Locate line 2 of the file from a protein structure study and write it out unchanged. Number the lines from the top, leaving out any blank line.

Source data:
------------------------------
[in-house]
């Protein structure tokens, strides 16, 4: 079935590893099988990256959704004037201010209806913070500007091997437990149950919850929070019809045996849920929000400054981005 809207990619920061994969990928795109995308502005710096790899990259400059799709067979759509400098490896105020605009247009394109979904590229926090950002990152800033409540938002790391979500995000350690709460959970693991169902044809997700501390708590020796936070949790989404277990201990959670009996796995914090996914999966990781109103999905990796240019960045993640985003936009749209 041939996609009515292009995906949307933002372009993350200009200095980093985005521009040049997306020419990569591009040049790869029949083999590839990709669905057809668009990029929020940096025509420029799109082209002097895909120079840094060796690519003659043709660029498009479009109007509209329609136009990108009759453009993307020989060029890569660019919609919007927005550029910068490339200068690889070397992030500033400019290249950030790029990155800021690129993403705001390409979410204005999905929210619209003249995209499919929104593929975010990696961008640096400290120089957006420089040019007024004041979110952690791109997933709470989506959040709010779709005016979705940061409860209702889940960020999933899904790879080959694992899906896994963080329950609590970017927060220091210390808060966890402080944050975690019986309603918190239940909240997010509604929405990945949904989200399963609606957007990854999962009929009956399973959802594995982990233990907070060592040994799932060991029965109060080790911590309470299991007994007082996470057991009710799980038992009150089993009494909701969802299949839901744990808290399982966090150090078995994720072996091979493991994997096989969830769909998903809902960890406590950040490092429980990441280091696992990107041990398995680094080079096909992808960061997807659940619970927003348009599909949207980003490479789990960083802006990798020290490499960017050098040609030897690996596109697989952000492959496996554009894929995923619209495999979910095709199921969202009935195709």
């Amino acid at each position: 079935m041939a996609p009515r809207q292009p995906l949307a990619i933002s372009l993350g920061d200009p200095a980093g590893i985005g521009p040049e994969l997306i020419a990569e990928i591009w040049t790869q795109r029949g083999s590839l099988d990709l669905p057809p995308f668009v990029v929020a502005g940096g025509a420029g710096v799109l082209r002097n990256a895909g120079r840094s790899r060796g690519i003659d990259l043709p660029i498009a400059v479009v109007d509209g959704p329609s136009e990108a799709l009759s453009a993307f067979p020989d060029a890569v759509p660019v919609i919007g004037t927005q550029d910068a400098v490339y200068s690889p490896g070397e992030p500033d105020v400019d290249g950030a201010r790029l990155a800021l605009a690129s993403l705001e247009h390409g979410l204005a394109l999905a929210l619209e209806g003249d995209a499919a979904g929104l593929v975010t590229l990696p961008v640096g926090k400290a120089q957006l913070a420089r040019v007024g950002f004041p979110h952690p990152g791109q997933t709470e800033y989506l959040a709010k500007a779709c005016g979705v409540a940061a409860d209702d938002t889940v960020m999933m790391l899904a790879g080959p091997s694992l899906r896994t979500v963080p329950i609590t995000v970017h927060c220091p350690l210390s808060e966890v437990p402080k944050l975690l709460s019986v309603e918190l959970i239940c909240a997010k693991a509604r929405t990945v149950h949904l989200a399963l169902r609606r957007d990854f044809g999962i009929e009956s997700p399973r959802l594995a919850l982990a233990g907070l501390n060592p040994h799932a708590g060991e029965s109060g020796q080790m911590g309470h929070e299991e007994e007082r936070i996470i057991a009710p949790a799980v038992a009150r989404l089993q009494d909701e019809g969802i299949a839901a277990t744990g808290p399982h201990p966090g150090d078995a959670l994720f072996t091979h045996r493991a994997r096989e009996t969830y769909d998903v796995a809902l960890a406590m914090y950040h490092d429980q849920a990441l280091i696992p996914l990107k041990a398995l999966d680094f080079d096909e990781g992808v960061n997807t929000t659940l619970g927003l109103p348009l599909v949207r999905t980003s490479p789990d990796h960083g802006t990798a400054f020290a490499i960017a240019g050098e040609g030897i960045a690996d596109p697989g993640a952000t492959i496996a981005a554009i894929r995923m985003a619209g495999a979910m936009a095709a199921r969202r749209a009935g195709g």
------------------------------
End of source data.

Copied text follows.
């Protein structure tokens, strides 16, 4: 079935590893099988990256959704004037201010209806913070500007091997437990149950919850929070019809045996849920929000400054981005 809207990619920061994969990928795109995308502005710096790899990259400059799709067979759509400098490896105020605009247009394109979904590229926090950002990152800033409540938002790391979500995000350690709460959970693991169902044809997700501390708590020796936070949790989404277990201990959670009996796995914090996914999966990781109103999905990796240019960045993640985003936009749209 041939996609009515292009995906949307933002372009993350200009200095980093985005521009040049997306020419990569591009040049790869029949083999590839990709669905057809668009990029929020940096025509420029799109082209002097895909120079840094060796690519003659043709660029498009479009109007509209329609136009990108009759453009993307020989060029890569660019919609919007927005550029910068490339200068690889070397992030500033400019290249950030790029990155800021690129993403705001390409979410204005999905929210619209003249995209499919929104593929975010990696961008640096400290120089957006420089040019007024004041979110952690791109997933709470989506959040709010779709005016979705940061409860209702889940960020999933899904790879080959694992899906896994963080329950609590970017927060220091210390808060966890402080944050975690019986309603918190239940909240997010509604929405990945949904989200399963609606957007990854999962009929009956399973959802594995982990233990907070060592040994799932060991029965109060080790911590309470299991007994007082996470057991009710799980038992009150089993009494909701969802299949839901744990808290399982966090150090078995994720072996091979493991994997096989969830769909998903809902960890406590950040490092429980990441280091696992990107041990398995680094080079096909992808960061997807659940619970927003348009599909949207980003490479789990960083802006990798020290490499960017050098040609030897690996596109697989952000492959496996554009894929995923619209495999979910095709199921969202009935195709």